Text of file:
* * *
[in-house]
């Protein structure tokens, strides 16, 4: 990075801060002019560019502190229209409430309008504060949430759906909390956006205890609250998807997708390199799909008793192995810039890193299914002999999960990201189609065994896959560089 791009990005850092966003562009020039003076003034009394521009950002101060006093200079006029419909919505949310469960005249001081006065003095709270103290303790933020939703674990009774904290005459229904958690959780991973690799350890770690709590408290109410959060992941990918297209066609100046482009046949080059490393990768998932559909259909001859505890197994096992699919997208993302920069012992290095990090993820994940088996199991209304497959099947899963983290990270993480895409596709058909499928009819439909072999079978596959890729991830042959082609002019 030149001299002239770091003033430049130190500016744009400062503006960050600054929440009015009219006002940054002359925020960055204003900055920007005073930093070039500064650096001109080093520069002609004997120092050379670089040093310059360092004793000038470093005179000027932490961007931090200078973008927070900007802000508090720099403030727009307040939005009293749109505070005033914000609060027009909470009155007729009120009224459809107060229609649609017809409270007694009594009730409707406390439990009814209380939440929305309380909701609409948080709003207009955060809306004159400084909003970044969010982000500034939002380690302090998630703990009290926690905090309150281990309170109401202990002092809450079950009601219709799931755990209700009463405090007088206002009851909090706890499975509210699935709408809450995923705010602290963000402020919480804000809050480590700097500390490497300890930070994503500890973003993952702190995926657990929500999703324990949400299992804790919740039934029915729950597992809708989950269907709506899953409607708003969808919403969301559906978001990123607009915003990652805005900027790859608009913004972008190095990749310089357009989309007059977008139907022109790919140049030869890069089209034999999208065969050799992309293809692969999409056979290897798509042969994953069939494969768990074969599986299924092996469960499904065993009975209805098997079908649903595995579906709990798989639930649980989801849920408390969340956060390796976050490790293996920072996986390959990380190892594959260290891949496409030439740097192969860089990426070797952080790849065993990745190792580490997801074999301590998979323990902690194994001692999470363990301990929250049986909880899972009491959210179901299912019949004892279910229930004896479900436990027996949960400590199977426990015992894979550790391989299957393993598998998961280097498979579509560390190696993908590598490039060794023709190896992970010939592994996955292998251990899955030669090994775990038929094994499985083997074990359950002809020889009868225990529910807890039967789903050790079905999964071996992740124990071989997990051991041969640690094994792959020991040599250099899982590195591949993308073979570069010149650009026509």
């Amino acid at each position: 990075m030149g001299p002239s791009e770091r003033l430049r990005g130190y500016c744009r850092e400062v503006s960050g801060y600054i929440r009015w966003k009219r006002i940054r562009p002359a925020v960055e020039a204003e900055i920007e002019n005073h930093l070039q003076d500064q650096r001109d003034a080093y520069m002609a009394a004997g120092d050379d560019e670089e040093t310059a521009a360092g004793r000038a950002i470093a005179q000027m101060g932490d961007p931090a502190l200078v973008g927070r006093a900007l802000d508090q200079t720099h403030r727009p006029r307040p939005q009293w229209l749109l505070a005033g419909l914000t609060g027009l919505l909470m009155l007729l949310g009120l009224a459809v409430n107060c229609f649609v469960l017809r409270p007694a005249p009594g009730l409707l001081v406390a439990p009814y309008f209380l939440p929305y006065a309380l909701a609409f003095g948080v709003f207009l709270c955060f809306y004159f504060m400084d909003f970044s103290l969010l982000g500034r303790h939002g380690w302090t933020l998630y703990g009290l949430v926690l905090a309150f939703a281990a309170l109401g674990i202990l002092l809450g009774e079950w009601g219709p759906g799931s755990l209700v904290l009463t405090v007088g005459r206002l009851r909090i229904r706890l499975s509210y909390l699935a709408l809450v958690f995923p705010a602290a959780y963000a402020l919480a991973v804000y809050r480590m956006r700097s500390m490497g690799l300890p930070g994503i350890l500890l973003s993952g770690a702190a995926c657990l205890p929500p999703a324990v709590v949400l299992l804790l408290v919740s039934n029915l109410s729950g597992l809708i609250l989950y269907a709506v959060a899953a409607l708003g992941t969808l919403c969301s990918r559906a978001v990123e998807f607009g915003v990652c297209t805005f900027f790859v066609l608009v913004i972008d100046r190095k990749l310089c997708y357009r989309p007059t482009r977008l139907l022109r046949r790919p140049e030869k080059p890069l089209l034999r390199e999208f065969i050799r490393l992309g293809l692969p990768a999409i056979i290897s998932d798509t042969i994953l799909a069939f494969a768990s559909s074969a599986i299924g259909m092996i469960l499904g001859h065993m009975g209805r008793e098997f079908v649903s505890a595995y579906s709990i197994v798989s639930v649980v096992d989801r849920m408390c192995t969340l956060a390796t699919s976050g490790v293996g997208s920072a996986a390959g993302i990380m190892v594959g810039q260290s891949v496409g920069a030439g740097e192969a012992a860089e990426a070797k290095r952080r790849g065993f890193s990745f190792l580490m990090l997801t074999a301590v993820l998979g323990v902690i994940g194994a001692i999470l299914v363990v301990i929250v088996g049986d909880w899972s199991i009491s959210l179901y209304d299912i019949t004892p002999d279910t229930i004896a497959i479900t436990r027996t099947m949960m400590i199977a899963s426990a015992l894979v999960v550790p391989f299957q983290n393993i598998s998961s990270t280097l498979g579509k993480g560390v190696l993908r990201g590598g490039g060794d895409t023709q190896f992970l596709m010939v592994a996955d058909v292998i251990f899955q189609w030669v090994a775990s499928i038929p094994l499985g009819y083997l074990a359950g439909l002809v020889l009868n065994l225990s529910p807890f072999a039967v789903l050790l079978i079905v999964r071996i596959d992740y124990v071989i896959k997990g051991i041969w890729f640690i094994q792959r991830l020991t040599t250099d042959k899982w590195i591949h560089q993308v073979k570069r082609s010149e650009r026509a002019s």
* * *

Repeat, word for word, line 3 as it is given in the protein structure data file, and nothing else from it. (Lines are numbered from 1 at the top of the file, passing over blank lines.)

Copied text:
């Amino acid at each position: 990075m030149g001299p002239s791009e770091r003033l430049r990005g130190y500016c744009r850092e400062v503006s960050g801060y600054i929440r009015w966003k009219r006002i940054r562009p002359a925020v960055e020039a204003e900055i920007e002019n005073h930093l070039q003076d500064q650096r001109d003034a080093y520069m002609a009394a004997g120092d050379d560019e670089e040093t310059a521009a360092g004793r000038a950002i470093a005179q000027m101060g932490d961007p931090a502190l200078v973008g927070r006093a900007l802000d508090q200079t720099h403030r727009p006029r307040p939005q009293w229209l749109l505070a005033g419909l914000t609060g027009l919505l909470m009155l007729l949310g009120l009224a459809v409430n107060c229609f649609v469960l017809r409270p007694a005249p009594g009730l409707l001081v406390a439990p009814y309008f209380l939440p929305y006065a309380l909701a609409f003095g948080v709003f207009l709270c955060f809306y004159f504060m400084d909003f970044s103290l969010l982000g500034r303790h939002g380690w302090t933020l998630y703990g009290l949430v926690l905090a309150f939703a281990a309170l109401g674990i202990l002092l809450g009774e079950w009601g219709p759906g799931s755990l209700v904290l009463t405090v007088g005459r206002l009851r909090i229904r706890l499975s509210y909390l699935a709408l809450v958690f995923p705010a602290a959780y963000a402020l919480a991973v804000y809050r480590m956006r700097s500390m490497g690799l300890p930070g994503i350890l500890l973003s993952g770690a702190a995926c657990l205890p929500p999703a324990v709590v949400l299992l804790l408290v919740s039934n029915l109410s729950g597992l809708i609250l989950y269907a709506v959060a899953a409607l708003g992941t969808l919403c969301s990918r559906a978001v990123e998807f607009g915003v990652c297209t805005f900027f790859v066609l608009v913004i972008d100046r190095k990749l310089c997708y357009r989309p007059t482009r977008l139907l022109r046949r790919p140049e030869k080059p890069l089209l034999r390199e999208f065969i050799r490393l992309g293809l692969p990768a999409i056979i290897s998932d798509t042969i994953l799909a069939f494969a768990s559909s074969a599986i299924g259909m092996i469960l499904g001859h065993m009975g209805r008793e098997f079908v649903s505890a595995y579906s709990i197994v798989s639930v649980v096992d989801r849920m408390c192995t969340l956060a390796t699919s976050g490790v293996g997208s920072a996986a390959g993302i990380m190892v594959g810039q260290s891949v496409g920069a030439g740097e192969a012992a860089e990426a070797k290095r952080r790849g065993f890193s990745f190792l580490m990090l997801t074999a301590v993820l998979g323990v902690i994940g194994a001692i999470l299914v363990v301990i929250v088996g049986d909880w899972s199991i009491s959210l179901y209304d299912i019949t004892p002999d279910t229930i004896a497959i479900t436990r027996t099947m949960m400590i199977a899963s426990a015992l894979v999960v550790p391989f299957q983290n393993i598998s998961s990270t280097l498979g579509k993480g560390v190696l993908r990201g590598g490039g060794d895409t023709q190896f992970l596709m010939v592994a996955d058909v292998i251990f899955q189609w030669v090994a775990s499928i038929p094994l499985g009819y083997l074990a359950g439909l002809v020889l009868n065994l225990s529910p807890f072999a039967v789903l050790l079978i079905v999964r071996i596959d992740y124990v071989i896959k997990g051991i041969w890729f640690i094994q792959r991830l020991t040599t250099d042959k899982w590195i591949h560089q993308v073979k570069r082609s010149e650009r026509a002019s």